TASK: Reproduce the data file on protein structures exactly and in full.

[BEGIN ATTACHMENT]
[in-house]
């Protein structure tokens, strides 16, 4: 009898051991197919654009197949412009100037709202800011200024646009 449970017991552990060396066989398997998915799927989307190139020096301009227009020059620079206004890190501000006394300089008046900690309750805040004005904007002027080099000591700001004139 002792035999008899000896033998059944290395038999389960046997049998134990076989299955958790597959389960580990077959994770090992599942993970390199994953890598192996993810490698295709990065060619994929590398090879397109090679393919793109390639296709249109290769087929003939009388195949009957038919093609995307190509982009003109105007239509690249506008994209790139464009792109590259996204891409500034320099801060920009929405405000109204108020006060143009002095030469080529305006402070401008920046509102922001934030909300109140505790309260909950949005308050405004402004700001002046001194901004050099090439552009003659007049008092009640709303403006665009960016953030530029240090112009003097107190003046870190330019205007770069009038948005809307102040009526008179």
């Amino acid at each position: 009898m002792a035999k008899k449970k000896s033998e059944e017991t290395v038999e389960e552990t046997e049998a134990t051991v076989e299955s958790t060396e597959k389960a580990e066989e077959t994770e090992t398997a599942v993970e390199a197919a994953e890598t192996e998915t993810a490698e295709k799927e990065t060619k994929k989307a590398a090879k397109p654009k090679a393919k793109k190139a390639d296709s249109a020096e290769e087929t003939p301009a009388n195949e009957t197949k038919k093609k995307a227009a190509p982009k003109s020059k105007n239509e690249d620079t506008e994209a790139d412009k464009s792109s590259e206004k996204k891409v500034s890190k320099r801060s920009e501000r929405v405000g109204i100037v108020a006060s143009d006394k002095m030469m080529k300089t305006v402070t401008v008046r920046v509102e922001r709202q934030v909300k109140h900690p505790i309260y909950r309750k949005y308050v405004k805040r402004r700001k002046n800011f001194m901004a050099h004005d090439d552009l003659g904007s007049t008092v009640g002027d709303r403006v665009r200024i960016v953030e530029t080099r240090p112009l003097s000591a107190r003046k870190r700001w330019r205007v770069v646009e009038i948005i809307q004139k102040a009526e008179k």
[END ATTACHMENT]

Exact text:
[in-house]
């Protein structure tokens, strides 16, 4: 009898051991197919654009197949412009100037709202800011200024646009 449970017991552990060396066989398997998915799927989307190139020096301009227009020059620079206004890190501000006394300089008046900690309750805040004005904007002027080099000591700001004139 002792035999008899000896033998059944290395038999389960046997049998134990076989299955958790597959389960580990077959994770090992599942993970390199994953890598192996993810490698295709990065060619994929590398090879397109090679393919793109390639296709249109290769087929003939009388195949009957038919093609995307190509982009003109105007239509690249506008994209790139464009792109590259996204891409500034320099801060920009929405405000109204108020006060143009002095030469080529305006402070401008920046509102922001934030909300109140505790309260909950949005308050405004402004700001002046001194901004050099090439552009003659007049008092009640709303403006665009960016953030530029240090112009003097107190003046870190330019205007770069009038948005809307102040009526008179």
């Amino acid at each position: 009898m002792a035999k008899k449970k000896s033998e059944e017991t290395v038999e389960e552990t046997e049998a134990t051991v076989e299955s958790t060396e597959k389960a580990e066989e077959t994770e090992t398997a599942v993970e390199a197919a994953e890598t192996e998915t993810a490698e295709k799927e990065t060619k994929k989307a590398a090879k397109p654009k090679a393919k793109k190139a390639d296709s249109a020096e290769e087929t003939p301009a009388n195949e009957t197949k038919k093609k995307a227009a190509p982009k003109s020059k105007n239509e690249d620079t506008e994209a790139d412009k464009s792109s590259e206004k996204k891409v500034s890190k320099r801060s920009e501000r929405v405000g109204i100037v108020a006060s143009d006394k002095m030469m080529k300089t305006v402070t401008v008046r920046v509102e922001r709202q934030v909300k109140h900690p505790i309260y909950r309750k949005y308050v405004k805040r402004r700001k002046n800011f001194m901004a050099h004005d090439d552009l003659g904007s007049t008092v009640g002027d709303r403006v665009r200024i960016v953030e530029t080099r240090p112009l003097s000591a107190r003046k870190r700001w330019r205007v770069v646009e009038i948005i809307q004139k102040a009526e008179k």